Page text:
## Lesson 7. Runoff Measurement using Weirs

7.1 Introduction

Runoff information is needed for design of various soil and water conservation structures. In the previous lectures (5 and 6), peak runoff rate as well as runoff volume estimations are discussed. Runoff is estimated because it is not always possible to obtain field measured data, which is costly and time consuming. However, there are many methods of runoff measurements. In field, it is generally carried out using current meters and calibrated or rated channel cross sections. The flumes or standardized weirs, together with water level readings or automatic recorders are also used. In this lesson only weirs will be discussed.

7.2 Weirs

Weirs consisting of a barrier are dam structures of known hydraulic specifications, placed across the stream to constrict the flow, and allow the water to flow over a crest. It is a calibrated instrument used to measure the flow in an open channel, or the discharge of a well or a canal outlet at the source.Weir openings may be rectangular, trapezoidal, or triangular in cross section. The basic formula for calculating discharge through a weir is Where Qis the discharge over weir, C isthe coefficient dependent on the nature of crest and approach conditions, L is the length of crest, H is the head of crest, m is an exponent depending upon the weir opening.

7.3 Classification of Weirs

Weirs are classified based on the shape of their opening or notch. The edge of the opening can be either sharp or broad-crested.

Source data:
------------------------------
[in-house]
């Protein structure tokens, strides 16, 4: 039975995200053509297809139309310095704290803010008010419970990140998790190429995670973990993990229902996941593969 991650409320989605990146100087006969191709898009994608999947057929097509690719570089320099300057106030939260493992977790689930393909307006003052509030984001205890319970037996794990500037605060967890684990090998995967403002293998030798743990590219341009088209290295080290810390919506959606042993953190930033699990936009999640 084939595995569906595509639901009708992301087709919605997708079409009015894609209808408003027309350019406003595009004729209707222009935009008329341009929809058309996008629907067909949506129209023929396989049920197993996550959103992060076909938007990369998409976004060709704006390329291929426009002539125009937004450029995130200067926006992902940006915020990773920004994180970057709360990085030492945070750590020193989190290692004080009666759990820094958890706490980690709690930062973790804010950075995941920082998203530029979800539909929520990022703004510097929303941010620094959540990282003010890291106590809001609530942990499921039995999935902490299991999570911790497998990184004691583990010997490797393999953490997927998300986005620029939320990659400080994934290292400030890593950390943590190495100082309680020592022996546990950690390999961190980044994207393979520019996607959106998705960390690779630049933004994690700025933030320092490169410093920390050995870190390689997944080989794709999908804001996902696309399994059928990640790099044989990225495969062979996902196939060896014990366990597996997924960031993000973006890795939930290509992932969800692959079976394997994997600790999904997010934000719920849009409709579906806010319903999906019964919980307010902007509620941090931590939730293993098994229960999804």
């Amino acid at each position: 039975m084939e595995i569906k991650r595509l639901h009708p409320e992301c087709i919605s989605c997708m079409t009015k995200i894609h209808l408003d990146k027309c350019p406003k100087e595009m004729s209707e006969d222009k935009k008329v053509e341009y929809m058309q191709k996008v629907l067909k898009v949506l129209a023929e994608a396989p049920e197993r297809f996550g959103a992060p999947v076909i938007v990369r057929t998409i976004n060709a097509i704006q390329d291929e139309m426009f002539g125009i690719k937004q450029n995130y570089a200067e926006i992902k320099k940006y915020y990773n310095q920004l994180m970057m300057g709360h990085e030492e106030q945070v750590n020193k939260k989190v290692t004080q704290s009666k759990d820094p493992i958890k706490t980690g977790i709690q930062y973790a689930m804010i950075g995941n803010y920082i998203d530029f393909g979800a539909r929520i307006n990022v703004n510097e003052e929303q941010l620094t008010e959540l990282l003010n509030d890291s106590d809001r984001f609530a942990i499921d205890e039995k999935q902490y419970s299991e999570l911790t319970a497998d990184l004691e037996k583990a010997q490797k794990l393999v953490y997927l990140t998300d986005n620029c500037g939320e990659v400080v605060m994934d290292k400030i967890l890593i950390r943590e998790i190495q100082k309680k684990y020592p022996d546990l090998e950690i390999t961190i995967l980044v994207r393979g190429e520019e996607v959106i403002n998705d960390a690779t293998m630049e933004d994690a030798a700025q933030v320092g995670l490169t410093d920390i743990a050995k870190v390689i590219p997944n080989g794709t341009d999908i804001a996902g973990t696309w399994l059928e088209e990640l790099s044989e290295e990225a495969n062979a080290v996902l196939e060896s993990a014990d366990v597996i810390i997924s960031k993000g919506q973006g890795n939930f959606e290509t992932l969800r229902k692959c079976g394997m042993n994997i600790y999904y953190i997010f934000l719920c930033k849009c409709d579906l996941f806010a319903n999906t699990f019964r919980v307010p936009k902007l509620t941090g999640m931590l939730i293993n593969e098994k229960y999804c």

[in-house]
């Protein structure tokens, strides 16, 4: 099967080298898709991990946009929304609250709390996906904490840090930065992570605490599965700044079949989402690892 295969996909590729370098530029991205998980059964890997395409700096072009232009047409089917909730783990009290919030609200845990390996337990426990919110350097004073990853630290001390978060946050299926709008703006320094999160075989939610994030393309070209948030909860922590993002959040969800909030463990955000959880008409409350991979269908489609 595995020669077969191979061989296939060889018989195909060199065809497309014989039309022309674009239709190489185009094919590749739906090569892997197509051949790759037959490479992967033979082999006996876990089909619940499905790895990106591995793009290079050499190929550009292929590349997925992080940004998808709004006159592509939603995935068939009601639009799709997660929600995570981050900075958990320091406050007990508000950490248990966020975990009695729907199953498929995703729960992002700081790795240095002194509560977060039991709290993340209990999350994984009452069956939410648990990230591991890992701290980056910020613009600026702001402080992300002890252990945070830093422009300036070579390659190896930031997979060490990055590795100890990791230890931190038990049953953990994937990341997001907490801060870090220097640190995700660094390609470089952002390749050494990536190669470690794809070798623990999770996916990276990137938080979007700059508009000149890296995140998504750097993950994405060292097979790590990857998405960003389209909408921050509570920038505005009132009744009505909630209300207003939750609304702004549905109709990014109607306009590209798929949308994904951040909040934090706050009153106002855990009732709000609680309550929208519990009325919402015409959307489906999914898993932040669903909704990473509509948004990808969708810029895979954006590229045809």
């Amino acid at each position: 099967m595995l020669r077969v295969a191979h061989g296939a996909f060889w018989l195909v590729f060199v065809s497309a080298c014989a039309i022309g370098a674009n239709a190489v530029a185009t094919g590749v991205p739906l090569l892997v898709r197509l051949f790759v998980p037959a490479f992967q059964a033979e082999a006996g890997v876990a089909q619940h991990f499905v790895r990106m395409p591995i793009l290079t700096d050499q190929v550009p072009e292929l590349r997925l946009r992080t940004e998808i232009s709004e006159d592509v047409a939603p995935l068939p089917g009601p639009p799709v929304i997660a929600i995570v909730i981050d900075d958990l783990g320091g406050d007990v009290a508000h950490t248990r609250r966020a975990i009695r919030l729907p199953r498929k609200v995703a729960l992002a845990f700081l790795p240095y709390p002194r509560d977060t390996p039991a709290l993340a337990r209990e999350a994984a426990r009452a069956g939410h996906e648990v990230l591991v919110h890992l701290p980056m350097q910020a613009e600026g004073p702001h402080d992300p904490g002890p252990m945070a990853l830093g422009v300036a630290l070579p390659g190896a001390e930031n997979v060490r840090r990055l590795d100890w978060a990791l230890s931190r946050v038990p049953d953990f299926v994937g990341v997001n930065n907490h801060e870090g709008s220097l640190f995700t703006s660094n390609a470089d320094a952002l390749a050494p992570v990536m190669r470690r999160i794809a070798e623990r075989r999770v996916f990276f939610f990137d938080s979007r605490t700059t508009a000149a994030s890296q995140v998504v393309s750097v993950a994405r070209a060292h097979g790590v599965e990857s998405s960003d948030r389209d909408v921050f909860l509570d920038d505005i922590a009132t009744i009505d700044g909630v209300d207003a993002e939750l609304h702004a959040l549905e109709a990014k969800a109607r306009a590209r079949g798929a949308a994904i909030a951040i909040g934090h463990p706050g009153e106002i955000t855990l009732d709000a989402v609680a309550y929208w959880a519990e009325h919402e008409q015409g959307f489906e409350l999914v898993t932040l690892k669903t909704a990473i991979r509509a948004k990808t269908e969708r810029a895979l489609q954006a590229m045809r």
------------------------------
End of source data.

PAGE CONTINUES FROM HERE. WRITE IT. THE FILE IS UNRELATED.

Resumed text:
A weir that has a horizontal or nearly horizontal crest sufficiently long in the direction of the flow so that the nappe will be supported and hydrostatic pressures will be fully developed for at least a short distance. Broad crested weir is shown in Fig. 7.1. (Source: http://navalfacilities.tpub.com/mo221/mo2210113.htm, accessed on Aug 14, 2013)

Broad crested weirs are recommended to overcome the difficulty of maintaining the sharp edge of weirs under field conditions for longer periods. Its discharge depends upon the shape of the weir and the crest, which define the nappe characteristics. Eqns. (2) and (3) represent the general formula for determination of maximum discharge considering the velocity approach and without velocity approach respectively  Where  Qmax is the maximum discharge over the weir, Cdis the coefficient of discharge, L is the length of the weir, H is the head of water above the crest, Hvis the velocity head, H1is the total head (H1= H+ Hv) and V is the velocity of flow over the weir.

Example 7.1: Determine the maximum discharge over a broad-crested weir 60 meters long having 0.6 m height of water above its crest. Take coefficient of discharge as 0.595. Also determine the new discharge over the weir, considering the velocity of approach. The channel at the upstream side of the weir has a cross-sectional area of 45 sq meters.

Solution:

Given, L = 60 m; H = 0.6 m; Cd = 0.595; A = 45 m2

Maximum discharge over the weir without considering the velocity of approach

We know that the maximum discharge over the weir, Maximum discharge over the weir considering the velocity of approach

We know that velocity of approach, and the head due to velocity of approach,  7.3.2 Sharp-Crested Weir

These are generally used for water measurement on the farm or small streams. These can be of three types based on the shape of notch. These are

• Rectangular Weir

• Cipoletti Weir or Trapezoidal Weir